When is the second Republican debate?
The second Republican primary debate will be held this week, on Sept. 27 at 9 p.m. ET, at the Ronald Reagan Presidential Library, in Simi Valley, California, and will run two hours.
Fox Business, along with Univision, will moderate the debate, and the conservative online video platform Rumble will also.
What are the requirements to qualify for the debate?
The threshold for the second debate is higher than it was for the first. Candidates must poll at 3% in two national polls or 3% in one national poll and 3% in one early state poll from two separate early-voting states — Iowa, New Hampshire, Nevada, South Carolina — recognized by the Republican National Committee. For the first debate, the polling requirement was 1% in the same poll categories.
Polls must have been conducted on or after Aug. 1, and candidates have until 48 hours before the debate to meet the polling requirement.
Candidates will also need to have a minimum of 50,000 unique donors to their principal presidential campaign committee or exploratory committee, with at least 200 unique donors per state or territory in more than 20 states and/or territories. That's an increase of 10,000 unique donors over the 40,000 required to make it onstage for the first primary debate.
Who has qualified for the second debate?
The RNC announced Monday evening the seven candidates who will be participating:
- North Dakota Governor Doug Burgum
- Former New Jersey Governor Chris Christie
- Florida Governor Ron DeSantis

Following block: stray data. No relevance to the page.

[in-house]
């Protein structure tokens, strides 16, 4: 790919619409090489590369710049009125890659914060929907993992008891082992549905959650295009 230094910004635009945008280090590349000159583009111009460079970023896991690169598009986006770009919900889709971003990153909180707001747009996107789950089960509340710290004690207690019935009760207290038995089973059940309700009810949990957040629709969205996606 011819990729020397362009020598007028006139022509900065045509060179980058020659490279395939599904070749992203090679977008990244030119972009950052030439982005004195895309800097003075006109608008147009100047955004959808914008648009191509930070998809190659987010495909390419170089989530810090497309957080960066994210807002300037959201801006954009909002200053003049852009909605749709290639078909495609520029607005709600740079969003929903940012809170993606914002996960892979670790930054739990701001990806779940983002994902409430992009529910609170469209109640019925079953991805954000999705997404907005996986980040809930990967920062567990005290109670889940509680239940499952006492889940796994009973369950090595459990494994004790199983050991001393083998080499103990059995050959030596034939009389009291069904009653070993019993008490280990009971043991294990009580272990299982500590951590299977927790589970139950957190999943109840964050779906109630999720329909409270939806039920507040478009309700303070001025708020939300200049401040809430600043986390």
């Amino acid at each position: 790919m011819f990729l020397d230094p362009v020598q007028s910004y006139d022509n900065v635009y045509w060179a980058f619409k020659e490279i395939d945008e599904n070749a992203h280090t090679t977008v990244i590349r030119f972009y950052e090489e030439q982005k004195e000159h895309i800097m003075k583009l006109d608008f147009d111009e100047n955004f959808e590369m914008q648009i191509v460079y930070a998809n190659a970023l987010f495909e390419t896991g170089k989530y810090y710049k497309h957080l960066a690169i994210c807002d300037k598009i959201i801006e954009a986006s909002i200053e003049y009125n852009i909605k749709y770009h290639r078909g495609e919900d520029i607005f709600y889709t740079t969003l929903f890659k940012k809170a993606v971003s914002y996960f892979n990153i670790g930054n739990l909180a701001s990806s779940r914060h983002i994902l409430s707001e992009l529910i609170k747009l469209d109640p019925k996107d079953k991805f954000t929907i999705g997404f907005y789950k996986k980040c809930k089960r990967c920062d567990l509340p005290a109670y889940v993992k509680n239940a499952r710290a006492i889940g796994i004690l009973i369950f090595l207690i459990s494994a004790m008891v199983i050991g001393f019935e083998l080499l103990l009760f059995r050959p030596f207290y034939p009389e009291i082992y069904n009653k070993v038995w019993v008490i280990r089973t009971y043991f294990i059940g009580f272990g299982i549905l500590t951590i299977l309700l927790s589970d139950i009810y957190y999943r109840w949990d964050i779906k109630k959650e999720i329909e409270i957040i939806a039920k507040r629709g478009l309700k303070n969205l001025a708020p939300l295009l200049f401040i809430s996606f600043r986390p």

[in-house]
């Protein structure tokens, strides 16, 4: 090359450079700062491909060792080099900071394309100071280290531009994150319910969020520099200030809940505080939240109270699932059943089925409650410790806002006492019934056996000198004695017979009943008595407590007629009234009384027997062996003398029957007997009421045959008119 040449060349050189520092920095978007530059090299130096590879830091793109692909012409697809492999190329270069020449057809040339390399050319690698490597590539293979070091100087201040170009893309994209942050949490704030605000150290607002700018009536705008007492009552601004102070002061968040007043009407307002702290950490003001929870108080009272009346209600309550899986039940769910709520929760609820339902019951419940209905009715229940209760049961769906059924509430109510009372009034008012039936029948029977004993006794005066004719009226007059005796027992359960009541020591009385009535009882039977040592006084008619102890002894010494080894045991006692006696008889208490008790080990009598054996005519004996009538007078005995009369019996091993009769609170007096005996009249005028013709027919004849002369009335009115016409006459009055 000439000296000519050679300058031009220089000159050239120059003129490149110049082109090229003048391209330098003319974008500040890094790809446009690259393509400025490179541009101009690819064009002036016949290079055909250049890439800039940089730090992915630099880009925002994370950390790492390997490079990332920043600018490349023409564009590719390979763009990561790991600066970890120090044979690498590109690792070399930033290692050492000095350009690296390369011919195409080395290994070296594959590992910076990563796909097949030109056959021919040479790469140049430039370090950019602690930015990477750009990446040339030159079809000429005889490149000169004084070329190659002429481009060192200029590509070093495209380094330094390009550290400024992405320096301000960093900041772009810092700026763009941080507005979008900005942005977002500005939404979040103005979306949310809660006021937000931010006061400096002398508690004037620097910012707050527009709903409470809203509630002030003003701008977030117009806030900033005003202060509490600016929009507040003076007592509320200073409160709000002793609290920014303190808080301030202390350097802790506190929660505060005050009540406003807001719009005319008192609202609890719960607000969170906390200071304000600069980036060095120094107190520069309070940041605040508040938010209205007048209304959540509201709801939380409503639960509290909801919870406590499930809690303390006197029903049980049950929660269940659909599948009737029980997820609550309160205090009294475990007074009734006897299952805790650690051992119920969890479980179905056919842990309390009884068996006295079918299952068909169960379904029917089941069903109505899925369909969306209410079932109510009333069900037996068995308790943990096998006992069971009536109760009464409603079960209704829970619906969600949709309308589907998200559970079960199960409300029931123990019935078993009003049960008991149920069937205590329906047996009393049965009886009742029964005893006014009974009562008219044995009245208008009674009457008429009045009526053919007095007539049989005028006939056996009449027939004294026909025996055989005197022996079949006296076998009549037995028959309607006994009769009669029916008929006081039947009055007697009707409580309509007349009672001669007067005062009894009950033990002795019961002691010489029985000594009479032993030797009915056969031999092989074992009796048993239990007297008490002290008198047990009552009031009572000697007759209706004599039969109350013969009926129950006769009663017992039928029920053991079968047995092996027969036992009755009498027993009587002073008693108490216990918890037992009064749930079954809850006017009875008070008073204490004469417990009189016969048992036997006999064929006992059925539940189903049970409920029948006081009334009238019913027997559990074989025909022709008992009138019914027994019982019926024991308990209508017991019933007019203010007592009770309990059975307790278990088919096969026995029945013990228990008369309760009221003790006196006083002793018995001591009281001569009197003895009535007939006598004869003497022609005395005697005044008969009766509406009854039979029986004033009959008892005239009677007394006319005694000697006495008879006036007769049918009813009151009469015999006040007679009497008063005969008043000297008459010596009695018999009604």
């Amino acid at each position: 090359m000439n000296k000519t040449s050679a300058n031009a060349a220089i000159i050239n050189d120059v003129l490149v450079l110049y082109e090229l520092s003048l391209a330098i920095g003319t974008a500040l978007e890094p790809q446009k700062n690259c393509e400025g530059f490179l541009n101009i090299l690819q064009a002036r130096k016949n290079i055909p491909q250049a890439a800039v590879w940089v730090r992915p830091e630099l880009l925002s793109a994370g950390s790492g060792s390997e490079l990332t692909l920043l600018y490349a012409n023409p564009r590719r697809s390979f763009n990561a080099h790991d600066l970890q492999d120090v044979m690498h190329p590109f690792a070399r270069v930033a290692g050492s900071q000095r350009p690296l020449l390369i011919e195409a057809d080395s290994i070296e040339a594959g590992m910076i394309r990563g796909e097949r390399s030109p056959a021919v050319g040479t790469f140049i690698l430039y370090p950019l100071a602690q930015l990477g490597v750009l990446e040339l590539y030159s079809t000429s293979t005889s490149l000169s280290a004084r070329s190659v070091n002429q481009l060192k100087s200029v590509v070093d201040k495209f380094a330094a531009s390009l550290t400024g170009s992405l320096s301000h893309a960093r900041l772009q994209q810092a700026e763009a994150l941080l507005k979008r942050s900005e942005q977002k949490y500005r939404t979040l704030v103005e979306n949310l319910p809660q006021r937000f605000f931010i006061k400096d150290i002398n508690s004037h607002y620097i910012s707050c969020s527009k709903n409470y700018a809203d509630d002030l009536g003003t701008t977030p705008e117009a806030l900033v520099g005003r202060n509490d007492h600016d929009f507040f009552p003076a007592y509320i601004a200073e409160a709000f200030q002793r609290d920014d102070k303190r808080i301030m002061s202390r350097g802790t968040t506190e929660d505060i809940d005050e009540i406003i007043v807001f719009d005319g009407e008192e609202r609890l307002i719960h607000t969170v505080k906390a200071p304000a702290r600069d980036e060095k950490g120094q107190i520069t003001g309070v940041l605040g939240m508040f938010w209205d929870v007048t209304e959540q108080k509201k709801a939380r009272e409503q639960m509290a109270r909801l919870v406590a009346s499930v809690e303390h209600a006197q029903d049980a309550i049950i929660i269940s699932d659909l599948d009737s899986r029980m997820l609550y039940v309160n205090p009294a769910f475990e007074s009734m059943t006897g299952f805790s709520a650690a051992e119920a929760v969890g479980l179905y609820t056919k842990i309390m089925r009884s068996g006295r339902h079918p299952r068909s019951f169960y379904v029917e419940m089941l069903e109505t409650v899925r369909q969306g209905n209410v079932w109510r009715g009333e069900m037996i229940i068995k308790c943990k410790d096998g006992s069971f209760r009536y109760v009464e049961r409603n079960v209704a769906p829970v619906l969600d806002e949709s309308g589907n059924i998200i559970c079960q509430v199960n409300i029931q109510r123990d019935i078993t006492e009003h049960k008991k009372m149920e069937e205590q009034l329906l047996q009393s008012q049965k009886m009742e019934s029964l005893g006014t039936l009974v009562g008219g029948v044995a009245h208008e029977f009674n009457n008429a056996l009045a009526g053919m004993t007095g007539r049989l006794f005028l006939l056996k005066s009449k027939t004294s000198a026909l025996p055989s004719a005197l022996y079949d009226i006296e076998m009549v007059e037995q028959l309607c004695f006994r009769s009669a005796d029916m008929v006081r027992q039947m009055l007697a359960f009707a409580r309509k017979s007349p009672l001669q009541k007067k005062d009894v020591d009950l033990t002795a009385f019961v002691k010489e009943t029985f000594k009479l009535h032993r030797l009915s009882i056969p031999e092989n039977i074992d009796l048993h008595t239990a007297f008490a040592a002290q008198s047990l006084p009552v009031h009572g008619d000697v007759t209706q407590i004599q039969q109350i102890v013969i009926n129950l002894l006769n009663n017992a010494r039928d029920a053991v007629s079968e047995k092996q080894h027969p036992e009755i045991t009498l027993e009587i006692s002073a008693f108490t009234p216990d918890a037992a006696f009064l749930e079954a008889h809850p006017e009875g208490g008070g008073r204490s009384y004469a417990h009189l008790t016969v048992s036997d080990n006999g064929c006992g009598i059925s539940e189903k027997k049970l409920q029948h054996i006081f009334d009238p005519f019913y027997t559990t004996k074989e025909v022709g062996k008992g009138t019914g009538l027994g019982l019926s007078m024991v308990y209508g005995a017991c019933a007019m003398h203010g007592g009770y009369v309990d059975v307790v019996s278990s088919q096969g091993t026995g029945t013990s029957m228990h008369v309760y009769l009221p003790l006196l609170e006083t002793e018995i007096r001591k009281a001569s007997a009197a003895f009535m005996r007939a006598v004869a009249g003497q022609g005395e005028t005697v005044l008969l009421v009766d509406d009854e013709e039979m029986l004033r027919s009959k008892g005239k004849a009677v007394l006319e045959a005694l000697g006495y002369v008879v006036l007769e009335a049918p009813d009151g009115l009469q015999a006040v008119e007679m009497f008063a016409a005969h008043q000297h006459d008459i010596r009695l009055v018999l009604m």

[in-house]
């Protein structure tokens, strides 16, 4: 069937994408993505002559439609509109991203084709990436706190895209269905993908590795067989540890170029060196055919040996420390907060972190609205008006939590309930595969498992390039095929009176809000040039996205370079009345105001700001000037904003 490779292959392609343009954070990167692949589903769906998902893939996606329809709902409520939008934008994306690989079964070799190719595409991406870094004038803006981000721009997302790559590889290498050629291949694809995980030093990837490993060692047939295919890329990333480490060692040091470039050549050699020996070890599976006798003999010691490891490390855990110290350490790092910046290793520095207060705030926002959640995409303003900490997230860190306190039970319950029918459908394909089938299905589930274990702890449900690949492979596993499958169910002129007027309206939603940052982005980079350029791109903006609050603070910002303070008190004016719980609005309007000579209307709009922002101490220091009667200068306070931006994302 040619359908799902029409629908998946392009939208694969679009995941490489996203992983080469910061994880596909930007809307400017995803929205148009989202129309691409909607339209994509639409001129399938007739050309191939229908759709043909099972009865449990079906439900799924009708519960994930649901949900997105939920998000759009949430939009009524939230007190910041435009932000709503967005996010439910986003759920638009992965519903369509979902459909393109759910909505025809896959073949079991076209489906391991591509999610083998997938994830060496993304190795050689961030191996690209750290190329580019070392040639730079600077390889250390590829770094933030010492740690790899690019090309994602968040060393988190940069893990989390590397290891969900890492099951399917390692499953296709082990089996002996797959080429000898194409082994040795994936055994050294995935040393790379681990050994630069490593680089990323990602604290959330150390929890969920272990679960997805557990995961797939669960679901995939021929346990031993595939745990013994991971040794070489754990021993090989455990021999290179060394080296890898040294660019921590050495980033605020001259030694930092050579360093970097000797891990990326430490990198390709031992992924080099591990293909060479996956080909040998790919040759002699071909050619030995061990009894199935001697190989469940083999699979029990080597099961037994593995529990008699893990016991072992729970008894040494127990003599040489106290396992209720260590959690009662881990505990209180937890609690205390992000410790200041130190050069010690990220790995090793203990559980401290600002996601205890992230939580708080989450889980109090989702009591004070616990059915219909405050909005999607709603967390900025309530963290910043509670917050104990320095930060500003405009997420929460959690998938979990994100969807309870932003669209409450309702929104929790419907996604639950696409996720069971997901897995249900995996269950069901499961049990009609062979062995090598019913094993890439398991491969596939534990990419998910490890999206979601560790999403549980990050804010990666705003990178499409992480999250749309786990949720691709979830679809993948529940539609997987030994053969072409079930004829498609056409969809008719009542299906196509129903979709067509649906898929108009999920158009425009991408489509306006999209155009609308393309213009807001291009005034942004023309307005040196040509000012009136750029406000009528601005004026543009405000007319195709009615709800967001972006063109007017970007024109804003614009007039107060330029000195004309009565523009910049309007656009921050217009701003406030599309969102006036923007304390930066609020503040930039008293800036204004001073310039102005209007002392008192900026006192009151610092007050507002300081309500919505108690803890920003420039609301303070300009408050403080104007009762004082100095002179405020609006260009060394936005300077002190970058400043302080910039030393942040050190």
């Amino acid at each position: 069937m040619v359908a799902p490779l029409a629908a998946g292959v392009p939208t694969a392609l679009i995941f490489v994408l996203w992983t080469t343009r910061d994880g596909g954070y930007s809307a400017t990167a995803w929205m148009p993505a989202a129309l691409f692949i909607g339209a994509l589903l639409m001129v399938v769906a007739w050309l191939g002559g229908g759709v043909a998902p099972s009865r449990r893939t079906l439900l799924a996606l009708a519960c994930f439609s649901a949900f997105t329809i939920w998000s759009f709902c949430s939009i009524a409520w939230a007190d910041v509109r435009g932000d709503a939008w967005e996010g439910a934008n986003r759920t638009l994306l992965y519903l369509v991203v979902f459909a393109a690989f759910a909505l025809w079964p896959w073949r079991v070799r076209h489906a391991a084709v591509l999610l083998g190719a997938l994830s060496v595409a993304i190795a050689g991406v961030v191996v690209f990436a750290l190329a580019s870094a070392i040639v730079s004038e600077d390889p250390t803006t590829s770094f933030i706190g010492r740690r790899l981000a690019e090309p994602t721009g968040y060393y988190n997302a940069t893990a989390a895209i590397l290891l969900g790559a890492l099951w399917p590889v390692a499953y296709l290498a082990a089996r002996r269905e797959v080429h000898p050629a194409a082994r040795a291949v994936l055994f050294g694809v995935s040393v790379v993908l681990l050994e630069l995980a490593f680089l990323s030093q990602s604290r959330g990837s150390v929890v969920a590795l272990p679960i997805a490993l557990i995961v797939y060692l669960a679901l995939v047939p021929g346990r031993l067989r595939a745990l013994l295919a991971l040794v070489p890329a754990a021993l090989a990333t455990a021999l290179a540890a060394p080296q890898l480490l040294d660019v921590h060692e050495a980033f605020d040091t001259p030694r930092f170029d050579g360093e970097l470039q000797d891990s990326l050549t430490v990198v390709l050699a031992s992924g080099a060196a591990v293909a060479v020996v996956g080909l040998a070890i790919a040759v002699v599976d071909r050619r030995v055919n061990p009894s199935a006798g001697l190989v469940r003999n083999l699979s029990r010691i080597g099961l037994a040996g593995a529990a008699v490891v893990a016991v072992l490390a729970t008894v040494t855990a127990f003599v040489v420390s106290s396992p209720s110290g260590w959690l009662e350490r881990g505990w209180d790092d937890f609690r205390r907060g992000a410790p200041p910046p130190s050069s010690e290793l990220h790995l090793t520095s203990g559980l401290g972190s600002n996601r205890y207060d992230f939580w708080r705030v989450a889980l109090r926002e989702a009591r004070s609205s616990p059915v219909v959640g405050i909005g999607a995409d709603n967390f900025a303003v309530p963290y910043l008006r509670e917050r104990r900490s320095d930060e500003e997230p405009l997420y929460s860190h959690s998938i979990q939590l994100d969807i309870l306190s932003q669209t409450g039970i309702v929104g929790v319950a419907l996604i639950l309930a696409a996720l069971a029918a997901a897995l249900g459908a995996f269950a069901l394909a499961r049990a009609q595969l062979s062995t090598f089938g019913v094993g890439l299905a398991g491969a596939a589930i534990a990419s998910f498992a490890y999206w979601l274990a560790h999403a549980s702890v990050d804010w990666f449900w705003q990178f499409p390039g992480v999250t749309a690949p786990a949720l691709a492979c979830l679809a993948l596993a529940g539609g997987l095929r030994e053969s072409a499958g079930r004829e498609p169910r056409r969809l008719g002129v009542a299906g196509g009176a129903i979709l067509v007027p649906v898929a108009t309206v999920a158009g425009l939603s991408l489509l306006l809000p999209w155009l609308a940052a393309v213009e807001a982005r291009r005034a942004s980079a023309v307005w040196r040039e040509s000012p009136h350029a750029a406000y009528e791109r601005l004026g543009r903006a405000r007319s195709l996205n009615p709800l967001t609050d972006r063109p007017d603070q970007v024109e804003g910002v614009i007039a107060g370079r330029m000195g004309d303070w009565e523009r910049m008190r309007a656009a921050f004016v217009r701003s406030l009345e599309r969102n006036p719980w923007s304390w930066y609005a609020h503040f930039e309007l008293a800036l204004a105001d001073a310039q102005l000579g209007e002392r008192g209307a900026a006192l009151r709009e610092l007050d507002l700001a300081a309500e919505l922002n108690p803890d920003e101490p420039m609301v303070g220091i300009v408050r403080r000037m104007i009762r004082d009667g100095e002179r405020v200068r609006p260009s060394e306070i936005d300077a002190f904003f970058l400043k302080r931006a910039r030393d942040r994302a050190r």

- Former Ambassador Nikki Haley
- Former Vice President Mike Pence
- Entrepreneur Vivek Ramaswamy
- South Carolina Senator Tim Scott
Former Arkansas Gov. Asa Hutchinson did not qualify for the second debate.
Who's moderating the debate?
Stuart Varney and Dana Perino, of Fox News, will moderate the debate, with Univision's Ilia Calderón.
Does Trump plan to attend?
to deliver a competing address the same night in Detroit, his campaign said.
The exact time and audience for the event have not been announced yet, but according to the New York Times, which first reported Trump would skip the debate, he will be addressing a union crowd. Trump is expected to speak in the same city where are striking to demand higher wages, better schedules and better benefits.
The former president also did not attend the first debate, and insteadthat streamed at the same time the debate aired. Here's what he said about why he didn't participate: "You see the polls have come out, I'm leading by 50 and 60 points. And some of them are at one and zero and two. And I'm saying, 'Do I sit there for an hour or two hours, whatever it's going to be and get harassed by people that shouldn't even be running for president? Should I be doing that? And a network that isn't particularly friendly, frankly.'"
A week before the second debate, primary opponent Nikki Haley criticized Trump for sitting out the debate. "You can't just not be on a debate stage because you're so high in the polls," she said at an event in New Hampshire Thursday. "You've got to show not what you did in the last four years [but], what are you going to do in the next four, how are you going to fix what was broken?"
Trump has also not signed the RNC's "loyalty pledge" to support the candidate who wins the Republican nomination.
Cristina Corujo contributed to this report.
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